Slavery, the practice of being possessed by someone as a labor force or for his personal needs, was a ubiquitous workforce in nearly every part of the world. Slaves served as the propelling engine behind the Southern labor force for a long time. These African-Americans first arrived in ships from Africa and progressively started setting in the South, were they worked and served as a labor powerhouse. These slaves were used predominately for plantations, were treated as animals and worked under extremely harsh conditions with no pay. Historians have argued for a long time on whether slavery destroyed the black family. Despite the fact that Eugene D. Genovese states that slaves created there own system of family and values, Wilma A. Dunaway clearly proves that due to the harsh living conditions, the inevitable separation between families and the absolute lack of freedom of slaves, destroyed the black family.
Genovese aims on the fact that slavery helped slaves develop their own system of family and cultural values within the southern paternalistic slave society.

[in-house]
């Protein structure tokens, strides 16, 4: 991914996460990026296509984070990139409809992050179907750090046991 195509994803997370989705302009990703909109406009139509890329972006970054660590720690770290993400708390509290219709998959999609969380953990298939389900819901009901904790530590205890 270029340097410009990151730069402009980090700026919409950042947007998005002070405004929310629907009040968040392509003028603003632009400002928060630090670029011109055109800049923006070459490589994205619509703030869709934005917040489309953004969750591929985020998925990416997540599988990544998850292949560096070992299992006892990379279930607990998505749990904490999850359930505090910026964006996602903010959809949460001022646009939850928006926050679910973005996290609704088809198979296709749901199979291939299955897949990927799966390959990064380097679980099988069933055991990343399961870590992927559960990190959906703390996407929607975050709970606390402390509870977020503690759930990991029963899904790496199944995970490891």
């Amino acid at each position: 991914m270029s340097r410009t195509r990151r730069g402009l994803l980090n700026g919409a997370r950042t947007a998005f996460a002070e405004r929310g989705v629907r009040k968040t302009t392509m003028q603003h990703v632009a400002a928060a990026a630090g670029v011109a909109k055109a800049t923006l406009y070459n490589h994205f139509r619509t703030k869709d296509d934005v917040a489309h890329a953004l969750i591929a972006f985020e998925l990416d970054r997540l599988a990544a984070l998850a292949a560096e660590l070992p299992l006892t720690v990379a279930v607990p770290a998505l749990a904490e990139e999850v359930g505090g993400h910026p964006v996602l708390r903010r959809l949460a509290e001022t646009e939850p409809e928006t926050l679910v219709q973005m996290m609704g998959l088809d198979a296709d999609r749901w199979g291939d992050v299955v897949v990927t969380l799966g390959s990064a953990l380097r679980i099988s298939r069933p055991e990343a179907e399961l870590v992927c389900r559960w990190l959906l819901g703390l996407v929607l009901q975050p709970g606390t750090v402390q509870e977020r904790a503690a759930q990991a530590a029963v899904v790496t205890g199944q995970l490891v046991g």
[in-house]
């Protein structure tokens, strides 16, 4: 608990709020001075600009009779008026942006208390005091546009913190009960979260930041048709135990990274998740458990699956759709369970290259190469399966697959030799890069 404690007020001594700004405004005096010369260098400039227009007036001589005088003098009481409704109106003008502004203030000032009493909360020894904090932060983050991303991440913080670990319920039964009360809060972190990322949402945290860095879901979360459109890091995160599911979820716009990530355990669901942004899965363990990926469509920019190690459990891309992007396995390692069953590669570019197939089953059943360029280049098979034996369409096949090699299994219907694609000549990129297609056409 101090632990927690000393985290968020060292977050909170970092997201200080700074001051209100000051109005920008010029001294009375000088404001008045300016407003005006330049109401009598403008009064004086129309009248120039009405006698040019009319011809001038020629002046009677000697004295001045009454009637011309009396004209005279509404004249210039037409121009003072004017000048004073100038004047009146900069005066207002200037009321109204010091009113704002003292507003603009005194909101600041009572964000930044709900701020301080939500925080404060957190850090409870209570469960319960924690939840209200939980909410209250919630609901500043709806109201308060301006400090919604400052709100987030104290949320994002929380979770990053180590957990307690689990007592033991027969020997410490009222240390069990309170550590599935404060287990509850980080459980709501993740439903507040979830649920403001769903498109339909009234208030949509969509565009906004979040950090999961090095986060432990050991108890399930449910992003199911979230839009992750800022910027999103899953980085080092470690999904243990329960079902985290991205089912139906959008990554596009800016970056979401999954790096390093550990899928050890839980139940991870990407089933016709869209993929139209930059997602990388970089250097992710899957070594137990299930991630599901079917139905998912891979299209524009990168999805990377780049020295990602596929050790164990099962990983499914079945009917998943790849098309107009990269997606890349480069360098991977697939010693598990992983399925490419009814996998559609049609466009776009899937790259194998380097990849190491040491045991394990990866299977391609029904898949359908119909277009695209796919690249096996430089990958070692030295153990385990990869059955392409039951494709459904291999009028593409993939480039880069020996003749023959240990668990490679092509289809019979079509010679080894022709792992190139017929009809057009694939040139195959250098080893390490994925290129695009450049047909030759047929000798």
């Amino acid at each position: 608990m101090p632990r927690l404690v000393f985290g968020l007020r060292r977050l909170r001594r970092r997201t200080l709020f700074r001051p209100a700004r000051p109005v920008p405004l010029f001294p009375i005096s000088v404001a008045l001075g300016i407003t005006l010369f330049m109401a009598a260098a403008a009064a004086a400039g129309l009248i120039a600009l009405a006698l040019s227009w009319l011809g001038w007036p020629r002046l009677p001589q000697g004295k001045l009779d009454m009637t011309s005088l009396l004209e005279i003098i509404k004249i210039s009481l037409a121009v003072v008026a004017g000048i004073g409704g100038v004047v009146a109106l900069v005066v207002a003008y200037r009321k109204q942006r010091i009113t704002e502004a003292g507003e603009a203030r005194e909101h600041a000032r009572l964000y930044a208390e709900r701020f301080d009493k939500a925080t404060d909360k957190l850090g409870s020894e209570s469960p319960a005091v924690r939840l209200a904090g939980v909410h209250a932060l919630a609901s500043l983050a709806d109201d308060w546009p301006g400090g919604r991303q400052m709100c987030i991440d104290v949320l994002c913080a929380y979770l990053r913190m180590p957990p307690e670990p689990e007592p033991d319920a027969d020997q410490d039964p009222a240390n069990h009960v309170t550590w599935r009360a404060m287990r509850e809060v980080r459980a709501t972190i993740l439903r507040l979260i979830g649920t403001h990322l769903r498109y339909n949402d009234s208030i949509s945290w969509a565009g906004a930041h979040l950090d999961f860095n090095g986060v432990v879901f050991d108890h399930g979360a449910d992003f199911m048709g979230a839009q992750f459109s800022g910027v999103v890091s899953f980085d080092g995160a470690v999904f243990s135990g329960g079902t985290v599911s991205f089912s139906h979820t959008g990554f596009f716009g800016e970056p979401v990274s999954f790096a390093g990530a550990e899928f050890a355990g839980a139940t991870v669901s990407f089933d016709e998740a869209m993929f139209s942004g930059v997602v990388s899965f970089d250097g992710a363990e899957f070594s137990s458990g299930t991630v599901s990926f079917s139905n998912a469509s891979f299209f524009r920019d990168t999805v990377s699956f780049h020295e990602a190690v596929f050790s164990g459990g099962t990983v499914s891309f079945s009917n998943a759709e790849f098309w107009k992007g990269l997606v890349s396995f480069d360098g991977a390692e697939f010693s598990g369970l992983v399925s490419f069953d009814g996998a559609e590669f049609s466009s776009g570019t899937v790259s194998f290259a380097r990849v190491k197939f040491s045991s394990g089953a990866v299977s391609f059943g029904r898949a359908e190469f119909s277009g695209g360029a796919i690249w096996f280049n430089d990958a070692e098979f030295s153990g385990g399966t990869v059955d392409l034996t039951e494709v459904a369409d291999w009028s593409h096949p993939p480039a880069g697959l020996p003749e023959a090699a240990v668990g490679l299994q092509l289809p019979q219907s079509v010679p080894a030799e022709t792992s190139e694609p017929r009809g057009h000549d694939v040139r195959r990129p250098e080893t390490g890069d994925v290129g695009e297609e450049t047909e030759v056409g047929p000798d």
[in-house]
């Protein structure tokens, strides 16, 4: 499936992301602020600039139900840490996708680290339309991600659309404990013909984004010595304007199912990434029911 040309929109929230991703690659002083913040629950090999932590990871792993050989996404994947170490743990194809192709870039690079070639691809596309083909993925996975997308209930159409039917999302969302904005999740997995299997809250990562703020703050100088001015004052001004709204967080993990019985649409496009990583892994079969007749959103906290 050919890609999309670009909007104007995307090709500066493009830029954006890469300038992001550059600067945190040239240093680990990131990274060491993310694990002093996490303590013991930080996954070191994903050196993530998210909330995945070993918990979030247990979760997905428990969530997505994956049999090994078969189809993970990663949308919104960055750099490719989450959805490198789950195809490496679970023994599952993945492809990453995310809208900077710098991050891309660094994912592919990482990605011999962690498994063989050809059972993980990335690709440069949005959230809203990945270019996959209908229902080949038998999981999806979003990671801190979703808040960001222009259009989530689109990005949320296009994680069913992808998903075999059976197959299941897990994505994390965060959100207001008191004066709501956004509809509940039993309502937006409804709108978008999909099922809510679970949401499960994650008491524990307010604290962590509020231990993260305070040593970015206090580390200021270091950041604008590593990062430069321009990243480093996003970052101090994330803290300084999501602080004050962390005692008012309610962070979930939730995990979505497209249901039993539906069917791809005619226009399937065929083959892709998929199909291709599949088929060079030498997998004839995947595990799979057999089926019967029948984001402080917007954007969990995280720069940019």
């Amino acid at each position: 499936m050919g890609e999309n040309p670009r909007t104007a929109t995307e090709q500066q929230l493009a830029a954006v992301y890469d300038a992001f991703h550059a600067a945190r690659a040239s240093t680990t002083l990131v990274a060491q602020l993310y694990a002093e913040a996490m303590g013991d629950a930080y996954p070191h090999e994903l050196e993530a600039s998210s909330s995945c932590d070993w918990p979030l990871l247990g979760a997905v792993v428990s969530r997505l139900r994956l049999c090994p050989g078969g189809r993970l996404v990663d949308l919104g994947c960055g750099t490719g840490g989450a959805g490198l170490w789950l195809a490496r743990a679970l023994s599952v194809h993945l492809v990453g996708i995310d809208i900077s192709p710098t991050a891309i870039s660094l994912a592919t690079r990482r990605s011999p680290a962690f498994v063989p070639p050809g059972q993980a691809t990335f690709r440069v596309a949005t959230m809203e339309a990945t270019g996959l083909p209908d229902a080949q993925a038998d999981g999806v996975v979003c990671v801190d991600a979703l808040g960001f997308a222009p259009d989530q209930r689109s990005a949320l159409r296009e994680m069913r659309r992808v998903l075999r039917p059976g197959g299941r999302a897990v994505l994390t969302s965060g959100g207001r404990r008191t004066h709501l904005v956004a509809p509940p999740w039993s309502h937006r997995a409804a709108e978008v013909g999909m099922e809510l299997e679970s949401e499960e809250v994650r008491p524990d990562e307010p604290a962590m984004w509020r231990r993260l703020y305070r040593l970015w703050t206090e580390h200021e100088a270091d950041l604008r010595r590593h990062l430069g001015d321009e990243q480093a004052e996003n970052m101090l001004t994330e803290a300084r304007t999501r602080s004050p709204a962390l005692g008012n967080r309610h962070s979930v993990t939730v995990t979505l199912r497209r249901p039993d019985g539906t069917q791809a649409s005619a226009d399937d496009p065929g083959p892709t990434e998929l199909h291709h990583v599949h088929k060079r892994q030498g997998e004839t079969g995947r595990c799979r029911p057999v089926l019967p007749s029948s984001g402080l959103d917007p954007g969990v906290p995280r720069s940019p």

Despite this radical idea, Genovese fails to prove to the readers in a concrete way her idea of unity. Her points are really not clear and she does not focus on a specific time era or a specific location (i.e. Upper or Lower South). It is true that slavery created a bonding between African Americans in the south since they all had this one thing in common but a feeling of a nuclear family between slaves was totally destroyed by slavery in the south.
Dunaway shows sufficient evidence in her paper to support the idea that slavery destroyed black families in the south. When slaves arrived in the U.S. they were separated and ended up working in different places. Those who were born in the states were most...